Configuring security policies for large data models of Enterprise Systems can be a daunting task. For example, modern Enterprise Systems, such as a semiconductor fabrication facility, which themselves may be part of a larger Enterprise System, can use large numbers of fabrication and control tools. Each one of these tools can have hundreds or thousands of data items, events, and alarms that are represented by a data model of the tool.

The ability to provide users accessibility to some or all of the information associated with an Enterprise System via its data models allows for advantageous collaborative efforts, such as the ability for remote users to assist with eDiagnostics of various portions of the Enterprise System. Security rules are written by security personnel and stored in various formats such as Clips, XML, or proprietary formats. These security rules are implemented by a rule interpretation engine, such as JESS™, which is commercially available from Sandia National Laboratories.

The writing of complex security rules for data models associated with complex Enterprise Systems can be error-prone, leading to undesirable access to equipment and information by unauthorized users. A system and or method of defining security rules that overcomes these issues would be advantageous.

BRIEF DESCRIPTION OF THE DRAWINGS

The present disclosure may be better understood, and its numerous features and advantages made apparent to those skilled in the art by referencing the accompanying drawings.

FIG. 1 illustrates in block diagram form a system in accordance with a specific embodiment of the present disclosure.

FIG. 2, illustrates in flow diagram form a method in accordance with a specific embodiment of the present disclosure.

FIGS. 3-13, 16 and 17 illustrate in block form graphical user interfaces in accordance with a specific embodiment of the present disclosure.

FIGS. 14, 15, and 18 illustrate in flow diagram form a method in accordance with a specific embodiment of the present disclosure.

The use of the same reference symbols in different drawings indicates similar or identical items.

DESCRIPTION OF THE PREFERRED EMBODIMENT(S)

A method and system for generating security rules for implementation by a rule interpretation engine to define accessibility to one or more aspects of an Enterprise System is described. The method and system allow a security officer to graphically indicate an operation to be affected by the security rule being defined; a specific aspect of the system affected by the rule; a security regulation to be implemented by the rule; and an access type to be permitted by the rule. Specific embodiments of the present disclosure are better understood with reference to FIGS. 1-18.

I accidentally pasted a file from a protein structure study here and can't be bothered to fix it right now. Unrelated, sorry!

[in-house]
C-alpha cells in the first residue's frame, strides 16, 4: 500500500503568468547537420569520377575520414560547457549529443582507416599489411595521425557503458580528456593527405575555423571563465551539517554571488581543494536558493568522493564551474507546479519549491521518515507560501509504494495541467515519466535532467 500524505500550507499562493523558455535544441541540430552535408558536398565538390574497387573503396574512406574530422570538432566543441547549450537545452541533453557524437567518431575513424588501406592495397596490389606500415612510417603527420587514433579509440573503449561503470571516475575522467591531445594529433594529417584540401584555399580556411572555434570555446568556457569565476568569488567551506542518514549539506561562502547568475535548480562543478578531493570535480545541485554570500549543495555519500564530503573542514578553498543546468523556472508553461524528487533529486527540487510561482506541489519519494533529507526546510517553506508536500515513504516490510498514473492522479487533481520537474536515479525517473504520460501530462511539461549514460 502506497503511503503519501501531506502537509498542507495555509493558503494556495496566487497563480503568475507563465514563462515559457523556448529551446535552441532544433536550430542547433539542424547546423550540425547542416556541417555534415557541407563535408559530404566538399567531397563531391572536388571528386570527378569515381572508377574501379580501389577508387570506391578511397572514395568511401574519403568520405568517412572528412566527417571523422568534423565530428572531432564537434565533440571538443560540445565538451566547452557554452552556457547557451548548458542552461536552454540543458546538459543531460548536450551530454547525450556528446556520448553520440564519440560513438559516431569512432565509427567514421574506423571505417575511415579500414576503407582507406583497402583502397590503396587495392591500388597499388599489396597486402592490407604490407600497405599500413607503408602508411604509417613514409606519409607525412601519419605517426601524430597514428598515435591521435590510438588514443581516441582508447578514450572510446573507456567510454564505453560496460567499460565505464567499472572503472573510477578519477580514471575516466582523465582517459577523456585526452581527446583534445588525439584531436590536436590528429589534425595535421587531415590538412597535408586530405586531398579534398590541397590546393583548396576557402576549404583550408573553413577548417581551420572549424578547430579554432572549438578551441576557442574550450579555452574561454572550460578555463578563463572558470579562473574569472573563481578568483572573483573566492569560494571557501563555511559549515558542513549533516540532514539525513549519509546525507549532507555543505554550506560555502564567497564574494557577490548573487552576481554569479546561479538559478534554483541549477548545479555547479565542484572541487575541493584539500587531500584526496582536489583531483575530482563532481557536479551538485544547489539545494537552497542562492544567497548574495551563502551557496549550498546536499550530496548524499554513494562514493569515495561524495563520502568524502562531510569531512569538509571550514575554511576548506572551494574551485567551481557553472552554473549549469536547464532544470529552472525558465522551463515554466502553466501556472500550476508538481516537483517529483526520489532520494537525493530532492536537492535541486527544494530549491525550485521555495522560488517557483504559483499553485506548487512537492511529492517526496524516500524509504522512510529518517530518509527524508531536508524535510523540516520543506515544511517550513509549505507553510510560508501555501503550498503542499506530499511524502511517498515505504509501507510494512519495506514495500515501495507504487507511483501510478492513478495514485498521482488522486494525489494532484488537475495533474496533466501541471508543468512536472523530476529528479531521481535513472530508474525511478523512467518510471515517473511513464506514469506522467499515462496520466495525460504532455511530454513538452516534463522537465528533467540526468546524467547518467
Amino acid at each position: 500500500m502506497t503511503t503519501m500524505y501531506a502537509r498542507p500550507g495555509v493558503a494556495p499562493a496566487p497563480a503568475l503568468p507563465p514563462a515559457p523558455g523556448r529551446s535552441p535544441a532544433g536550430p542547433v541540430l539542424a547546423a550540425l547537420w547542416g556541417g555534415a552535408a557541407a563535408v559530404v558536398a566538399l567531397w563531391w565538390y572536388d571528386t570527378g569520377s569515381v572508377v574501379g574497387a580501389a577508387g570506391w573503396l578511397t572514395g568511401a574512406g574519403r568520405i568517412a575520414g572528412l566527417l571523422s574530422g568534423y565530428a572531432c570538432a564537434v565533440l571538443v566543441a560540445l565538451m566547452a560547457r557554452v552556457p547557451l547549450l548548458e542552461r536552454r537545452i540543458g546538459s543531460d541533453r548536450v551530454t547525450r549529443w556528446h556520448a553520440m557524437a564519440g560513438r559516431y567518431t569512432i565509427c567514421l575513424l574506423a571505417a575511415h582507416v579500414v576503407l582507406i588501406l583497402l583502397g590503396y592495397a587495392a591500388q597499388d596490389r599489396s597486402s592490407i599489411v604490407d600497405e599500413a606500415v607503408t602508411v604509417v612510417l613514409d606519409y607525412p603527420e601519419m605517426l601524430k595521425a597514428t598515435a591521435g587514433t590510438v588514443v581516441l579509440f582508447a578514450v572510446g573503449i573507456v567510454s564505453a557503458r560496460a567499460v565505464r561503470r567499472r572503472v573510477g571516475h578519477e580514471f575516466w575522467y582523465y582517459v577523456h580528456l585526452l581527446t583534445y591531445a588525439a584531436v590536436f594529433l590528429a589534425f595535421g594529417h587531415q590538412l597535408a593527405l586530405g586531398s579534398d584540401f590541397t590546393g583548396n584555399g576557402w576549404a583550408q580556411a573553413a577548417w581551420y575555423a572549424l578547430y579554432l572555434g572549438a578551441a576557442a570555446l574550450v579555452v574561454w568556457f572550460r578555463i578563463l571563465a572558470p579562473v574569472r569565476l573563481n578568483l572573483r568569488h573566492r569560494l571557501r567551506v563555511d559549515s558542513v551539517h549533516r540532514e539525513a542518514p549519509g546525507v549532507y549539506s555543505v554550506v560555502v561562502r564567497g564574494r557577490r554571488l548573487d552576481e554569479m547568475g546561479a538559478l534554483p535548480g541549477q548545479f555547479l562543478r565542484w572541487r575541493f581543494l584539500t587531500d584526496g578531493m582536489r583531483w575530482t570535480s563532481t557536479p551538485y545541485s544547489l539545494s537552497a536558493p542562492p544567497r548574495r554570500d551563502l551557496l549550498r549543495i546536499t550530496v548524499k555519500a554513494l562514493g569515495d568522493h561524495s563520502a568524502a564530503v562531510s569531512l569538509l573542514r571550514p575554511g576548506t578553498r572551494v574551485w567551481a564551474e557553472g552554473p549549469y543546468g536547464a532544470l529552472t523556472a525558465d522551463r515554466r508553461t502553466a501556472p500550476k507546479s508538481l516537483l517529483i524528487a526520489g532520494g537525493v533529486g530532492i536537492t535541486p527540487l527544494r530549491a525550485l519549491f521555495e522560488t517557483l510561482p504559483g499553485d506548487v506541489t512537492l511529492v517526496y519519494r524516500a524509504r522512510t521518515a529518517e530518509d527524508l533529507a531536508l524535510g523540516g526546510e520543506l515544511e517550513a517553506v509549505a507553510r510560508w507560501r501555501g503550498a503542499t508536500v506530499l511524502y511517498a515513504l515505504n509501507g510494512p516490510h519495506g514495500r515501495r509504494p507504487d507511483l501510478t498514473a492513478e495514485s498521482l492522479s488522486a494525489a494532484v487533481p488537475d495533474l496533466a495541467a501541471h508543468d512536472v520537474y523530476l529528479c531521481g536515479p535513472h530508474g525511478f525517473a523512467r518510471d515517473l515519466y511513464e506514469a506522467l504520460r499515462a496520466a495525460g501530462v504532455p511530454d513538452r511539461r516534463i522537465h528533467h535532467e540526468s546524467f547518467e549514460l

FIG. 1 illustrates, in block diagram form, an Enterprise System 10. The Enterprise system 10 includes aspects 20, data 30, Graphical Security Policy Generator 40, Security Module 50, and Graphical User Interface Device 60.

In operation, the Graphical Security Policy Developer 40 facilitates definition and generation of security access rules 45 that are to be provided to security module 50 as part of an overall security policy. The Graphical Security Policy Developer 40 supports the generation of security access rules by providing a graphical interface at a device 60 having a display area 62 to facilitate the identification of operations, aspects, and contexts of the Enterprise System 10 for which a security access rule is to be based.

The operations, aspects, and contexts as provided by the Policy Developer 40 are derived from a plurality of data models of the Aspects of Enterprise System 20. Some of the data models used by the Policy Developer 40 can be available directly from the System 20, i.e. an aspect of the physical System 20 can be accessed by the policy developer 40 directly or through the security module 50 to obtain data model information. In other embodiments, the data models for various aspects of the system 20 are not directly available from the system 20 and need to be provided as part of data 30. The accessed data model information whether received from system 20 directly or otherwise provided may be stored as part of the plurality of data models 35.

The various aspects and contexts of the Enterprise System 10 are graphically displayed by the Graphical Security Policy Developer 40 to allow development of a rule. Once a rule is developed, it is provided to the security module 50, which will authorize requests 75 to the Aspects of the Enterprise System 20 based upon the rule, and current data and states of the Aspects of the enterprise system 20. In the embodiment illustrated herein, a representation of the current data and states of enterprise system 20, i.e. Enterprise System Contexts 34, are accessed by the Security Module 50 from data area 30. For purposes of discussion, a specific embodiment where Enterprise System 10 is a semiconductor fabrication facility will be discussed. However, it will be appreciated that the Enterprise System 10 can be any of a wide variety of enterprises.

FIG. 2 illustrates, in flow diagram form, a method in accordance with the present disclosure. At step 210, a first operation is identified from a plurality of operations using a graphical user interface (GUI). The first operation is one of a plurality of operations used to access specific information, provide specific information, or access control operations relating to one or more specific aspects of the Enterprise System 10. The individual aspects that can be affected by selecting the first operation form a set of aspects, that itself is a subset of all aspects of the Enterprise System. FIG. 3 illustrates a GUI having display areas 305, 310, 315, and a scroll bar 312. Display area 305 is illustrated to include user selectable features 306, 406, 506, and 606. Feature 306 is a button labeled OPERATION SELECT, which when selected facilitates graphical identification of the first operation. The user of the GUI defining security access rules is referred to herein, for clarity, as a security officer. Note that a default value of TRUE is displayed at location 507 and is associated with the button labeled ACCESS INDICATOR.